The outfit has already invested $7 billion in the Xi'an facility to make 3D NAND memory chips. The chips are used for high-end data storage products on electronic devices such as smartphones, personal computers and data servers, and their prices have surged in recent months as suppliers struggle to keep up with demand.
In a regulatory filing, Samsung said that it is considering various investment options to address the NAND flash market, including Xi'an, China, but nothing has been decided yet.
But South Korean media reported Samsung was in advanced talks with the Chinese authorities to add 3D NAND chip capacity in Xi'an, and that construction could begin before the year end.
Memory chip companies are expected to enjoy record revenue and profit in 2017, driven by growing demand for more processing firepower in consumer electronics, and diminishing production yield on investment as technology grows more sophisticated. Researcher IHS expects this year's memory industry revenue to jump 32 percent to a record $104 billion.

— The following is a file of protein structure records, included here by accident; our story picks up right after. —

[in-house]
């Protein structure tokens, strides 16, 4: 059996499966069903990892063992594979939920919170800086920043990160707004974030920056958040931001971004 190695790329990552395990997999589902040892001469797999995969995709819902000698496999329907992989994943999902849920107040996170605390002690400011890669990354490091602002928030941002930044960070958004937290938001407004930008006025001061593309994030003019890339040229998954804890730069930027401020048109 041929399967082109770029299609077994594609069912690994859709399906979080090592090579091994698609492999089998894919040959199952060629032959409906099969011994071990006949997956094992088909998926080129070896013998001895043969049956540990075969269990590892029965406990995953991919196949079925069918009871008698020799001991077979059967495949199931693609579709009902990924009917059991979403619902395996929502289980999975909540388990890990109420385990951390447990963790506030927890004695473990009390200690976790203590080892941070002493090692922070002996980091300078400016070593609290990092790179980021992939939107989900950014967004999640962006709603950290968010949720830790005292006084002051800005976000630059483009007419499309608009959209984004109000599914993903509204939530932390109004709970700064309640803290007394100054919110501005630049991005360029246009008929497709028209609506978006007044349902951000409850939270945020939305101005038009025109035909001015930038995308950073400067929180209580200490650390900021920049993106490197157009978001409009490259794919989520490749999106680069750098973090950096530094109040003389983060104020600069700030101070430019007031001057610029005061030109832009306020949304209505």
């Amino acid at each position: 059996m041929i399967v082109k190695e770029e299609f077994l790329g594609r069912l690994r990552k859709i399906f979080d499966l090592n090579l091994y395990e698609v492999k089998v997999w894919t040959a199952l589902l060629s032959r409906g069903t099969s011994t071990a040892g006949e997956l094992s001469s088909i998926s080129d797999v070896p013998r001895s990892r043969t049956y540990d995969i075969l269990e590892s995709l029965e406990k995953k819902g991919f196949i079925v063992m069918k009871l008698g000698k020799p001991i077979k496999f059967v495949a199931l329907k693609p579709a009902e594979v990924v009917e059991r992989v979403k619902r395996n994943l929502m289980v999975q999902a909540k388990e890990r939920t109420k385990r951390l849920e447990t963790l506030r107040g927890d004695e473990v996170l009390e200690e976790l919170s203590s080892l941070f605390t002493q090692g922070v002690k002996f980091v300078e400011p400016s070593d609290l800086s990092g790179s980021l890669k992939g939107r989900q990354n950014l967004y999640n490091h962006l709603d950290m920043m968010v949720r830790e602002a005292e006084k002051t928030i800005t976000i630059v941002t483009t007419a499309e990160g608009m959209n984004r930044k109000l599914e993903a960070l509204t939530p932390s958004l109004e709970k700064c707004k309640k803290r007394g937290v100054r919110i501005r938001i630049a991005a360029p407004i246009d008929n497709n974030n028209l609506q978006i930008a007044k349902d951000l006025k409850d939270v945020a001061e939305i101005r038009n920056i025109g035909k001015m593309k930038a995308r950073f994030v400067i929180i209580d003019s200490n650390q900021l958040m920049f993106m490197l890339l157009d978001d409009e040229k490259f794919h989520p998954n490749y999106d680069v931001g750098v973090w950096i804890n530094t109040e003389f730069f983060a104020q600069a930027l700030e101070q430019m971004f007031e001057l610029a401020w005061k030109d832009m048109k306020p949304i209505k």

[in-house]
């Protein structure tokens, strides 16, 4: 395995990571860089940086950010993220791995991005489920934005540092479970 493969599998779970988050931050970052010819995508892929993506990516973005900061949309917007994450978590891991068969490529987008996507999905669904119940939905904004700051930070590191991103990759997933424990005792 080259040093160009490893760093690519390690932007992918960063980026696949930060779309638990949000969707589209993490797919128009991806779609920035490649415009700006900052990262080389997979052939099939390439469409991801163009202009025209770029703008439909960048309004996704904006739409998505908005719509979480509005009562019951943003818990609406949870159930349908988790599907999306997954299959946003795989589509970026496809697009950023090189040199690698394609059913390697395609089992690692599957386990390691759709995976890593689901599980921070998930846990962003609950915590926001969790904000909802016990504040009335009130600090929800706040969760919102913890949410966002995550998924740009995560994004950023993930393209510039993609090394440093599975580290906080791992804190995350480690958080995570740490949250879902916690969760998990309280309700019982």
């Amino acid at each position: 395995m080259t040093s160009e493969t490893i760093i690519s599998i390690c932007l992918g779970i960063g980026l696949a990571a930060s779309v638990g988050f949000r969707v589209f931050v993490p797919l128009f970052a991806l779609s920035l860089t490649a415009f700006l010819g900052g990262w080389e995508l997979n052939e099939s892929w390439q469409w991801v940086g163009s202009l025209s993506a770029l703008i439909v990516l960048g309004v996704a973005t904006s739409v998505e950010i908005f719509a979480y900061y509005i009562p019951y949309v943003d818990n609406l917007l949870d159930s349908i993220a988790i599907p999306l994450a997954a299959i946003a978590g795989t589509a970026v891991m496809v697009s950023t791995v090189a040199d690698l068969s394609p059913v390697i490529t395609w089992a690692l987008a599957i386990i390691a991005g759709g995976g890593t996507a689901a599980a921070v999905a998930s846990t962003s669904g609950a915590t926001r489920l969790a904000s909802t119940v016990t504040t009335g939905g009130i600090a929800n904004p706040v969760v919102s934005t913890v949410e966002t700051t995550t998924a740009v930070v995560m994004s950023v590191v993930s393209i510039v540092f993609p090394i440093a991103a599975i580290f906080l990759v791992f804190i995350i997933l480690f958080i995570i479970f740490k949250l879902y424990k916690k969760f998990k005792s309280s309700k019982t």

Industry executives and analysts said 3D NAND suppliers will likely struggle to keep up with orders throughout 2017.
Samsung and its rivals have been boosting 3D NAND investment accordingly. While Samsung has so far not given specific targets, it said in April that capital expenditure would rise significantly this year in part due to plans to boost 3D NAND production capacity.
Samsung expects to start production at a $13.92 billion 3D NAND plant in South Korea in the second half of this year, but analysts said output from the new facility likely will not be enough to alleviate supply shortages for 2017.